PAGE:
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The BEd flaw of public school
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Imdramayu



Joined: 09 Feb 2007
Posts: 384
Location: Prince Sultan University

PostPosted: Thu Nov 10, 2011 6:55 pm    Post subject: The BEd flaw of public school Reply with quote

I hear time & time again of not enough ESL (or ESOL) teachers in the public schools in the US. One big reason for that: to become a public school teacher, one needs a BEd (even if one already has a MA.TESOL). It is a barrier that public school teachers and their unions cooked up to control the flow of teachers into the public schools and control who got in. Now it is back-firing.

To solve the current poor ESOL teaching in public schools, public schools should accept non-BEd degrees (for example: MA.TESOL OR MA.Ed, etc.).

Im
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johnslat



Joined: 21 Jan 2003
Posts: 12757
Location: Santa Fe, New Mexico, USA

PostPosted: Thu Nov 10, 2011 7:44 pm    Post subject: Reply with quote

Dear Imdramayu,

The unions and public school teachers cooked up the "barriers?" How about the state legislatures?



"LICENSING AND CERTIFICATION REQUIREMENTS
To teach, you must have a teaching license/certification. Each state has its own certification requirements, which typically include the following components:

Education: All states require that you have a bachelor’s degree at a minimum, and have completed a traditional or alternative teacher preparation program. To get your certification you will need to supply college transcripts and other verification.
Testing: States require that you complete a general teaching certification exam, such as a Praxis test, as well as a content-specific test for the subject(s) that you want to teach.
Student/Mentored Teaching: Many states require student teaching experience and/or first year mentoring of new teachers.
Background Check: States conduct criminal background checks and may also confirm citizenship status.
Remember, states are responsible for teacher licensure/certification. Requirements vary from state to state.
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BadBeagleBad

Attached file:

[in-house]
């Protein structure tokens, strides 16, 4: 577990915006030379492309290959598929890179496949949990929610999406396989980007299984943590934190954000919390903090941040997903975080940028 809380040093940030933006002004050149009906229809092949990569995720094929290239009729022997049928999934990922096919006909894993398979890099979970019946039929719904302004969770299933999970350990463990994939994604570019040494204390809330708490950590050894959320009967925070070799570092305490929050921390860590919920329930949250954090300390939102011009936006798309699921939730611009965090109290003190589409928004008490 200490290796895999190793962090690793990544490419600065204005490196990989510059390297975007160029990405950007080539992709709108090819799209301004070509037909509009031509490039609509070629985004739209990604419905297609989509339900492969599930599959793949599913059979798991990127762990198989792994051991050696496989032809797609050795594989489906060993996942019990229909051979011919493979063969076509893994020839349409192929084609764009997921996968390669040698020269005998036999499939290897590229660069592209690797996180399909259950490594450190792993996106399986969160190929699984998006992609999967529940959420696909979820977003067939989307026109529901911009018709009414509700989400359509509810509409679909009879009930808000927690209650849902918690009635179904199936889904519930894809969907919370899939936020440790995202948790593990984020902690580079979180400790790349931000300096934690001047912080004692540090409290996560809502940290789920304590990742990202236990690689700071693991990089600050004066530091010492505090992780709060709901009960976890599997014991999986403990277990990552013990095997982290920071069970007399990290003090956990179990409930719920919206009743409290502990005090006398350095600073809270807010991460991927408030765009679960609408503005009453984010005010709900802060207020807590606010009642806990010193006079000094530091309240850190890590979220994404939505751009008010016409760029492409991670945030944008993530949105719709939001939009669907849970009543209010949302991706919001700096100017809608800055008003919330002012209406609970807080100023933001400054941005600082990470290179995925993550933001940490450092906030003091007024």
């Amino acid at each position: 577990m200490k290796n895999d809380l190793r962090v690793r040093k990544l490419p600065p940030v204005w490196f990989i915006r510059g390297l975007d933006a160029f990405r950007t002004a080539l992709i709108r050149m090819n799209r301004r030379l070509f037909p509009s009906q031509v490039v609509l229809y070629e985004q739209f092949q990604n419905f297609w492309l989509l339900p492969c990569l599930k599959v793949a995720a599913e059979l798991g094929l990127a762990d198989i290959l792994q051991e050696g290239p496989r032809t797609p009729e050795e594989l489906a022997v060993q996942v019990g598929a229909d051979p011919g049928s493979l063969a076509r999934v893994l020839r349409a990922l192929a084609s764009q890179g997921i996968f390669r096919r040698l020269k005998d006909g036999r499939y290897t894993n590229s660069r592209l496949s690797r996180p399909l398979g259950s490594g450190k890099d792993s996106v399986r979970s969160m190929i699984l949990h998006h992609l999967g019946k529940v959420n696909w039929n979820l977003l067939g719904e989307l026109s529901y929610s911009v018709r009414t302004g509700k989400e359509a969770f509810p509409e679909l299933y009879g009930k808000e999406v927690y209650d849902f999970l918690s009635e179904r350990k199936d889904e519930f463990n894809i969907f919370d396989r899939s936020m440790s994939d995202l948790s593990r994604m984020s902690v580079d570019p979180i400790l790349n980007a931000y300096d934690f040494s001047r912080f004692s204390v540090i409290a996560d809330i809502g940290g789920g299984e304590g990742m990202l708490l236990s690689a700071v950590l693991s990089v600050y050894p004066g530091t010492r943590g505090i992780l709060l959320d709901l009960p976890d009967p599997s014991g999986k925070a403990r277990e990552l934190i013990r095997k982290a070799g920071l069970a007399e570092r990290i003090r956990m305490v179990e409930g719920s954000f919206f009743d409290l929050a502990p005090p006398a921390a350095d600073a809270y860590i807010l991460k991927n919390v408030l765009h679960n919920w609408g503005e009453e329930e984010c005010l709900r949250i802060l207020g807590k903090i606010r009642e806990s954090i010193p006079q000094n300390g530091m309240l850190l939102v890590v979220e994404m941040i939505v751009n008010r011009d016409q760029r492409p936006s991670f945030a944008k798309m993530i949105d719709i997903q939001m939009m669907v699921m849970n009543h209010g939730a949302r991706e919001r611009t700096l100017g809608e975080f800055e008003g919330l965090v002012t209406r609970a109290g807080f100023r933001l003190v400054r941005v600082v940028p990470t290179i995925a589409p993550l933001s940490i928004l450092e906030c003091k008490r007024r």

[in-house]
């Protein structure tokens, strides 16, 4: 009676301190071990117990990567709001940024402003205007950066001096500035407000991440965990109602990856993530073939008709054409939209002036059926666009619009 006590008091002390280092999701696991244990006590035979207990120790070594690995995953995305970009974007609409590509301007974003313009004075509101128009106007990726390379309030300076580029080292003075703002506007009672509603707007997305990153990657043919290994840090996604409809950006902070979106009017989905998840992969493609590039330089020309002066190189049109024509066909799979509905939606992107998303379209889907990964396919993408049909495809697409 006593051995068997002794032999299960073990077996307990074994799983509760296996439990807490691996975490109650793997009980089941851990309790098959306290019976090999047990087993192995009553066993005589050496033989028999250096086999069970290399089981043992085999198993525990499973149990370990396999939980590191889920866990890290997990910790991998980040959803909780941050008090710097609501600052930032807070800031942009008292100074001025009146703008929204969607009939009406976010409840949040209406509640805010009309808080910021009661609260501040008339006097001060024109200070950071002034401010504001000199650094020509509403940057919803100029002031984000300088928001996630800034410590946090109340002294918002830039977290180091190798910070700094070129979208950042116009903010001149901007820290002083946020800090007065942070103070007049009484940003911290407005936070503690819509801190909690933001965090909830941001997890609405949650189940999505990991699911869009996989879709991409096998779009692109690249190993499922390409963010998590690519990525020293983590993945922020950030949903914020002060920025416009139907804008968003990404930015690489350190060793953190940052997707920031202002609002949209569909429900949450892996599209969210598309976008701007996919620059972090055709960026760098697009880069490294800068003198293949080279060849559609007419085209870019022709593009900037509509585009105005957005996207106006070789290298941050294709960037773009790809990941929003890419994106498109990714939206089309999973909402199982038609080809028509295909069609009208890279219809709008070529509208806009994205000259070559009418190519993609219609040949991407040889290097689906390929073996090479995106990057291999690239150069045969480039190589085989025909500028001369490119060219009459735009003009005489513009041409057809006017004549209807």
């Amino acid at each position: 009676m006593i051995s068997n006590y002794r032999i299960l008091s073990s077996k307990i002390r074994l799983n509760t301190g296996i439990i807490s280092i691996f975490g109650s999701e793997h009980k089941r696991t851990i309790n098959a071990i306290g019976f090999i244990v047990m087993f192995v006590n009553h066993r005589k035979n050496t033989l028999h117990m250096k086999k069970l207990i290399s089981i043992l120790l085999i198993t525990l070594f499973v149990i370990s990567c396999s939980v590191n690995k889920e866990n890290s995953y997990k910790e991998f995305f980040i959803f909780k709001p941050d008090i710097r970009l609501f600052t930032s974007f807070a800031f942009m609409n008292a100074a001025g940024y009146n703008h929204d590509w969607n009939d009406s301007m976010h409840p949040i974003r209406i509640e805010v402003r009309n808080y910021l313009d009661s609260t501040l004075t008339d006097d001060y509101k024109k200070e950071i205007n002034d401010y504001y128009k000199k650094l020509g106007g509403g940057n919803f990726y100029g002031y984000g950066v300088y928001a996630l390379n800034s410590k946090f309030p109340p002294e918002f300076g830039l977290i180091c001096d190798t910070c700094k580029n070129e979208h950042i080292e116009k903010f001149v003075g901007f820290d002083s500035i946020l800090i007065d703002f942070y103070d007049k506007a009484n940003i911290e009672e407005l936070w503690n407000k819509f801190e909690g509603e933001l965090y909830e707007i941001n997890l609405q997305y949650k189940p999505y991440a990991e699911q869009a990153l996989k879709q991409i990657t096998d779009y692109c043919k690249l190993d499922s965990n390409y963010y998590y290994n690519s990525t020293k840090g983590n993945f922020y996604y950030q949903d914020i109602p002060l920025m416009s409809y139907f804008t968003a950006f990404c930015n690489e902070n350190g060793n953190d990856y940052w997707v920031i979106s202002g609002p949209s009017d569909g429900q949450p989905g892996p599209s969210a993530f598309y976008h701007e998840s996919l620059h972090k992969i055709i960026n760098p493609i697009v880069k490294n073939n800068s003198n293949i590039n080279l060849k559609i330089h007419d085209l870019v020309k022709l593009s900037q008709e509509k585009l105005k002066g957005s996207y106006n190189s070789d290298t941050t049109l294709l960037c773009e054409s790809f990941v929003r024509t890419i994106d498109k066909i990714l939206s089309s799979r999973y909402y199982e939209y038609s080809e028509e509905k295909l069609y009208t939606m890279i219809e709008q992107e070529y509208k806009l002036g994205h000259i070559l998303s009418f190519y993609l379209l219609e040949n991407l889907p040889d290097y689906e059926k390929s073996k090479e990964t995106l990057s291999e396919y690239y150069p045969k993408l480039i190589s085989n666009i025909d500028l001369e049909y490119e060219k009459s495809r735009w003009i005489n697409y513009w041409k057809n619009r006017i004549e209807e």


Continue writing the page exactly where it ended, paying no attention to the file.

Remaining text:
Joined: 23 Aug 2010
Posts: 843

PostPosted: Thu Nov 10, 2011 9:37 pm    Post subject: Reply with quote

In addition to Jofnslats excellent points, there are many, many alternate routes to certification, espcially in high need areas. Check out Teach For America, for example. It is specifically for people without a degree in Education, you are mentored while you gain certification, but earn a full salary. There are other programs in different states, for example, Wisconsin has certification by transcript evaluation. And, last but not least, in many states, the need is not for ESL teachers, but rather bi-lingual teachers to teach elementary students. Teaching TESOL to adults is not at all the same as teaching children. I have done both, and am trained in both, and they are really separate fields. If you are really interested in teaching kids, call the state licensing people in the state you want to teach in and ask about alternate certification. And while I am no huge fan of teacherīs unions, they have little to nothing to do with licensing, in fact, are often at odds with the licensing people, so do your homework on that one as well.
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AGoodStory



Joined: 26 Feb 2010
Posts: 468

PostPosted: Thu Nov 10, 2011 10:06 pm    Post subject: Re: The BEd flaw of public school Reply with quote

Imdramayu wrote:
It is a barrier that public school teachers and their unions cooked up to control the flow of teachers into the public schools and control who got in.


I'm really curious about where this idea came from. Can you name one (or more) specific states where you believe this to be true? How about your home state--how were the certification requirements established? Who can change them?
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santi84



Joined: 14 Mar 2008
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Location: under da sea

PostPosted: Fri Nov 11, 2011 4:49 pm    Post subject: Reply with quote

Imdramayu,

I don't have a BEd and I am frustrated at the thought of returning to university for three more years to complete one if I want to qualify to teach in my province.